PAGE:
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COMESA-CCAFS Malawi Beating Famine: CSA Session

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COMESA-CCAFS Malawi Beating Famine: CSA Session

  1. 1. Regional Climate-Smart Agriculture Preparedness in East & Southern AfricaGeorge Wamukoya James Kinyangi Todd Rosenstock Evan Girvetz Caitlin Corner-Dolloff Christine Lamanna others on the CGIAR- CCAFS team Representatives from: Namibia, Botswana, Kenya, Uganda, and Tanzania
  2. 2. Policy, partnerships, and financing Photo: CCAFS CSA is gaining momentum in Africa
  3. 3. Develop Country CSA [Response] Plans National CSA Planning Processes – Ongoing ACSAA COMESA/CSAP USAID/ECOWAS WorldBank PACCA Kenya Uganda Tanzania Namibia Botswana
  4. 4. Stage 3: National validation Stage 2: Plan development Stage 1: Visioning Where we are? Where do we want to go? Feedback and revision January June Iterative program design Government driven process supported by other stakeholder groups
  5. 5. Country CSA Programme I. Preface by MoA & MoE II. Executive Summary III. Situation Analysis IV. Vision & Objectives V. Results Area 1: Productivity VI. Results Area 2: Resilience VII.Results Area 3: Mitigation co-benefits VIII.Coordination IX. Financing X. Monitoring, reporting & verification
  6. 6. Recommendation 1: Ensure an ‘authorizing environment’ for planning processes Challenge: Integrate diverse & rep. opinions - Government (MoA, MoE, Finance, Met, etc.) - NGOs - Researchers - Farmer groups - Private sector
  7. 7. Recommendation 2: Develop creatively facilitated process eliciting innovative thinking Challenge: Thinking big and broad - Programs not projects - Range of options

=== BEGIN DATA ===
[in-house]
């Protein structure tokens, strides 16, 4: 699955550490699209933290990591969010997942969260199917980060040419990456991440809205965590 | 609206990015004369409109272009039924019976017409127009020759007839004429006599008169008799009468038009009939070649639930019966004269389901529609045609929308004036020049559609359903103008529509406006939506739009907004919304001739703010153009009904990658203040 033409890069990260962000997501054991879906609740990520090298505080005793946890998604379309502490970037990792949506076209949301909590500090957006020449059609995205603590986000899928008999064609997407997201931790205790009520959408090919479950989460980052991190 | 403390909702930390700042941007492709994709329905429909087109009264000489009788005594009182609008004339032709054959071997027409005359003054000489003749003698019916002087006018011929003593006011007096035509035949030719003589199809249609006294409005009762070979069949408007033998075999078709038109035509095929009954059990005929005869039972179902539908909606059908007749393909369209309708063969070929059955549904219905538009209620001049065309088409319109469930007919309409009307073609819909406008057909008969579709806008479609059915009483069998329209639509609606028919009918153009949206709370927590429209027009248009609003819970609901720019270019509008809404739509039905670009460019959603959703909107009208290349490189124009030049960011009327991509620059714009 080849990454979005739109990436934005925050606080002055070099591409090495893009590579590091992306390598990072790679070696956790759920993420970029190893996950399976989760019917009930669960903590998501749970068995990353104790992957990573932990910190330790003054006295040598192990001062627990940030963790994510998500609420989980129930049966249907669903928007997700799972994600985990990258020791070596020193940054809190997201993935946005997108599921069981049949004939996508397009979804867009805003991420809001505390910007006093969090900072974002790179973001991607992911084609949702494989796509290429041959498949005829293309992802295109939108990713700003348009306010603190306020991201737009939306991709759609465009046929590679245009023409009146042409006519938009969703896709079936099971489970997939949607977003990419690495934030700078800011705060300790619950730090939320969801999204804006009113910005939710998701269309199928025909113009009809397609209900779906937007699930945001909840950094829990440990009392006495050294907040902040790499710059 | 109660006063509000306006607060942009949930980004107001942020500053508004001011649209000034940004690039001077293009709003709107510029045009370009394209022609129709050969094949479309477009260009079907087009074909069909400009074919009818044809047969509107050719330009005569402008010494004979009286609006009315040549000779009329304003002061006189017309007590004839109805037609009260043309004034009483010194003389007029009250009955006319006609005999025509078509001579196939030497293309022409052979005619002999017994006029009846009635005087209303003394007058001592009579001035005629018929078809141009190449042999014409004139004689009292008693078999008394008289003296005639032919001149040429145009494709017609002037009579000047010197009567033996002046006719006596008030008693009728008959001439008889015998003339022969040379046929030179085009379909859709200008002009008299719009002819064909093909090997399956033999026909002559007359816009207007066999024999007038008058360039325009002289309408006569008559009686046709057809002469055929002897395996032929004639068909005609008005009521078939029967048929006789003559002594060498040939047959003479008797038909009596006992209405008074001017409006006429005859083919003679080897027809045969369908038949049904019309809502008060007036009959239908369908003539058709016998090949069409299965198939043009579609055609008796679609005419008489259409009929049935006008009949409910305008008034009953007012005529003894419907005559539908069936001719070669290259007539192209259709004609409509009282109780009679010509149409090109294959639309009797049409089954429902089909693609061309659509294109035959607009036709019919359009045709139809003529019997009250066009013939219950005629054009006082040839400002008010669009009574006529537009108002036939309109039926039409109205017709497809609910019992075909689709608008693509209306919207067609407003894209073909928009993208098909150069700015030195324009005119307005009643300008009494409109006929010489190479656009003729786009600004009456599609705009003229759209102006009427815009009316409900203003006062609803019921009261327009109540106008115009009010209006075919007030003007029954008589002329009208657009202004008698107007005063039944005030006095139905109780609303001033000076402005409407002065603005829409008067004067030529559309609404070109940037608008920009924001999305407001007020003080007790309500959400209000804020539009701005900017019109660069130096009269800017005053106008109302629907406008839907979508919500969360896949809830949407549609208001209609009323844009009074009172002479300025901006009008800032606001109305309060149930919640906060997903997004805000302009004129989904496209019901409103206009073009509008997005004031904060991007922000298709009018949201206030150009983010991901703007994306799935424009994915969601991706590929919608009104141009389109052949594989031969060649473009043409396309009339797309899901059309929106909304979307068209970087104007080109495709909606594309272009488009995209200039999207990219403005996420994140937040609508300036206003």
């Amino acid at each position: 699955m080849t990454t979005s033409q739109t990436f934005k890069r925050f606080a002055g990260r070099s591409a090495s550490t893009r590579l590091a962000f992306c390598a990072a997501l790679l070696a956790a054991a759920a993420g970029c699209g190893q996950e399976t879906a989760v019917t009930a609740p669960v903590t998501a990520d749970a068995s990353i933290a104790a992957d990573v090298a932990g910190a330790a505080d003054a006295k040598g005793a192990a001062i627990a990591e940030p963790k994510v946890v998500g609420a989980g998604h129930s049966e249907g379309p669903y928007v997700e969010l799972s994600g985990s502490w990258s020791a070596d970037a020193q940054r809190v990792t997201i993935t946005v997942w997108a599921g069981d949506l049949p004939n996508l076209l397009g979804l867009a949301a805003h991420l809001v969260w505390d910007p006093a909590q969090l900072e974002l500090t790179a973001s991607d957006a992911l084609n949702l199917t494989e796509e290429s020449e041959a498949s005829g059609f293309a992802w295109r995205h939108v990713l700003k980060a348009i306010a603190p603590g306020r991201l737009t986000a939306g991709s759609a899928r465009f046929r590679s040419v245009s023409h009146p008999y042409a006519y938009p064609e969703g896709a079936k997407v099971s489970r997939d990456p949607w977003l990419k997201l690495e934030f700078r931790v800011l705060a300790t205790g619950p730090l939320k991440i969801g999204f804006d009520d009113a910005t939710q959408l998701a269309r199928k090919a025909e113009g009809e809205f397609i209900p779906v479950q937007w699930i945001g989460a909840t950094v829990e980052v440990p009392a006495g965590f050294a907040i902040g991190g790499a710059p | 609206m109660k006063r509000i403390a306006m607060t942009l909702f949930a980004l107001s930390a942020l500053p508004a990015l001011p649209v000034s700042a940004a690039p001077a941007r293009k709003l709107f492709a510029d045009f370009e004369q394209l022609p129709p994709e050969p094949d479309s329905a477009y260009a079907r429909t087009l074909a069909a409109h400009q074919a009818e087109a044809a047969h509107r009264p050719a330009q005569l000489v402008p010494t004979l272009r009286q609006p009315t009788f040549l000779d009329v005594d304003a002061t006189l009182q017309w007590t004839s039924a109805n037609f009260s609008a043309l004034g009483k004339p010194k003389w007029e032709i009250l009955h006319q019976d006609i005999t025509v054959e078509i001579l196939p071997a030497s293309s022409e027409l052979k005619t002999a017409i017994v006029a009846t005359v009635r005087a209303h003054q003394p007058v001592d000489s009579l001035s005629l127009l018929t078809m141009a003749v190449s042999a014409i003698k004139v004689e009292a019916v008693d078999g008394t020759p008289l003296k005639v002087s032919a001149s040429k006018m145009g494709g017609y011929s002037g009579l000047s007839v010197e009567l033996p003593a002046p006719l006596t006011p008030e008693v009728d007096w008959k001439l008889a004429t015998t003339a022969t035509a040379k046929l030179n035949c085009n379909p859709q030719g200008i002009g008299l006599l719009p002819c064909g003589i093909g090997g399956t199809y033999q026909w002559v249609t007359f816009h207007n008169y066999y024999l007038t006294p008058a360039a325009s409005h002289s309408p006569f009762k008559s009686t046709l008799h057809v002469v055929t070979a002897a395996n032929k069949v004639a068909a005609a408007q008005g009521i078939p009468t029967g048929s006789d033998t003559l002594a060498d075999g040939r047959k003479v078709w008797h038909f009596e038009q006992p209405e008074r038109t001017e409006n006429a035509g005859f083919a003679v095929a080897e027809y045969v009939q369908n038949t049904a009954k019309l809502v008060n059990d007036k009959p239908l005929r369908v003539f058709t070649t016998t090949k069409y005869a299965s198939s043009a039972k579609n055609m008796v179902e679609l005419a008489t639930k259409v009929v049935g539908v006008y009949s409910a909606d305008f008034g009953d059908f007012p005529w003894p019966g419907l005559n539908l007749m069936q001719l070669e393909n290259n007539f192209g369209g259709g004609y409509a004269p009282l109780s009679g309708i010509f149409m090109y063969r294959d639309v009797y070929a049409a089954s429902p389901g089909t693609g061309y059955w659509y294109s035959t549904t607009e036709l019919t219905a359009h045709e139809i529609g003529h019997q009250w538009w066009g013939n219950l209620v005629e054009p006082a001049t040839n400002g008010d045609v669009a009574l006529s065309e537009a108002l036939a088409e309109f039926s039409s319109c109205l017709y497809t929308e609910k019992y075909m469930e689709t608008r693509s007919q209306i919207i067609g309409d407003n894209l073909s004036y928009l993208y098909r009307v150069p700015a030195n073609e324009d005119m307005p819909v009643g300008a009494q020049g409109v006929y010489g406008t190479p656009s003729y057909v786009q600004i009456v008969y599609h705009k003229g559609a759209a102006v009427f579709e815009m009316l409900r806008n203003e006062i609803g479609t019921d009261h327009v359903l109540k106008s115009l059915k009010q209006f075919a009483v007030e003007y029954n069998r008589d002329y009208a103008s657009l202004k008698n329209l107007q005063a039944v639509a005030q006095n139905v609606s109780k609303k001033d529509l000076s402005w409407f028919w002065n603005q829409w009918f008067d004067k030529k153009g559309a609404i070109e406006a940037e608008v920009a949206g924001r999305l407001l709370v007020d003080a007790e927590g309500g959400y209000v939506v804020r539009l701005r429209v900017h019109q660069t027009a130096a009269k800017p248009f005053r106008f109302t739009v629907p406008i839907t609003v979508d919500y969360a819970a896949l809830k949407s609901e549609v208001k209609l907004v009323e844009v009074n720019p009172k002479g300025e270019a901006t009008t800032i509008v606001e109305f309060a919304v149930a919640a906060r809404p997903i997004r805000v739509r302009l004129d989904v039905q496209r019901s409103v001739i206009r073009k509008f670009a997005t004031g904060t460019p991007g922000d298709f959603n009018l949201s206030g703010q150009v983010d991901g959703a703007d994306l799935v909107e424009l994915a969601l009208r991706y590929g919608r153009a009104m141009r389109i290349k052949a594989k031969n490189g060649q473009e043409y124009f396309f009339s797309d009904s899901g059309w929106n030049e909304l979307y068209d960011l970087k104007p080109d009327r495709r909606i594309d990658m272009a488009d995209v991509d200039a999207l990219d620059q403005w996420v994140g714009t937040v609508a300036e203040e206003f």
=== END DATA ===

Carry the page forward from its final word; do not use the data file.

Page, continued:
8. 8. Lesson 3: Timelines challenge the ability to develop evidence-based planning Challenge: Lack of evidence base - Avoiding wish lists - Setting priorities
  9. 9. ‘CSA-PLAN’
  10. 10. Thank you Todd Rosenstock t.rosenstock@cgiar.org

Hinweis der Redaktion

  • CSA is catching on like wildfire and becoming the hallmark for policies and programs.

    For example:
    GASCA: 500 million farmers
    NEPAD: 25 million farmers
    Reaching these types of figures would require mobilization of a massive scientific and development effort

    Development activities are based on a fundamental assumption that there is a significant scientific basis of CSA.
    That is there there is a basis for improved practices and
    That there is a basis for synergies among the three components of CSA

    We are attempting to answer that question: What is the scientific basis for CSA?

  • Over the past year, ICRAF and CCAFS have tried to organize the available information on CSA by conducting a systematic review and meta-analysis.

    We looked at approximately 65 field level practices and 15 indicators of performance. A practice here is from the farmers perspective (something he or she would implement on their farm). What that means is we are looking at 65 practices at the level of ‘leguminous intercropped agroforestry’ not aggregate practices like agroforestry itself. as leguminous intercropped will have a much different impact than border planting with timber species.

    1. We searched Web of Science with general and discpline oriented keywords and returned 144,000 possible papers.
    2. Abstracts and titles were then reviewed against inclusion criteria that included things such as taking place in a developing country, a baseline/control and improved practice and then we had 16,254 candidate papers. Papers were screened by person with at least an MS in a relevant field and some were in the middle of PHD
    3. We then reviewed the full text of these papers to be sure they met the criteria and we believe there will be about 6100 papers (there are about 3000 papers left to screen that we are having trouble getting access to). We have extracted data from 1,200 of these papers so far and QA/QC only 150 of those. Extrapolations based on our current rate of data inclusion, we expect the final database to be approximately 120,000 disappoints.

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